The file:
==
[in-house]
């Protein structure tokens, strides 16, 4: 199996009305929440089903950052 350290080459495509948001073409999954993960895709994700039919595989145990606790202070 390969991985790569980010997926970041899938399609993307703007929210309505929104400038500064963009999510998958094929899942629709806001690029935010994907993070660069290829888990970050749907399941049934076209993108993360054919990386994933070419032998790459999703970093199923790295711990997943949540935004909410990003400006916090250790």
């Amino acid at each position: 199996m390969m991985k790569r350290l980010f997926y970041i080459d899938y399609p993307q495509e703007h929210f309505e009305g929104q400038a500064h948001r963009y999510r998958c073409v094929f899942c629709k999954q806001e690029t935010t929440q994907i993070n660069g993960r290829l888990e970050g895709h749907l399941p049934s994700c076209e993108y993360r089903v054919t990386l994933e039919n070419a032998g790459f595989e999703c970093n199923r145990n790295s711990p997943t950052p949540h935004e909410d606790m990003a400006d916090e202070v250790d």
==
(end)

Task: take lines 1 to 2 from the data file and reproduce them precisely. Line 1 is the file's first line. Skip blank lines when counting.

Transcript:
[in-house]
């Protein structure tokens, strides 16, 4: 199996009305929440089903950052 350290080459495509948001073409999954993960895709994700039919595989145990606790202070 390969991985790569980010997926970041899938399609993307703007929210309505929104400038500064963009999510998958094929899942629709806001690029935010994907993070660069290829888990970050749907399941049934076209993108993360054919990386994933070419032998790459999703970093199923790295711990997943949540935004909410990003400006916090250790």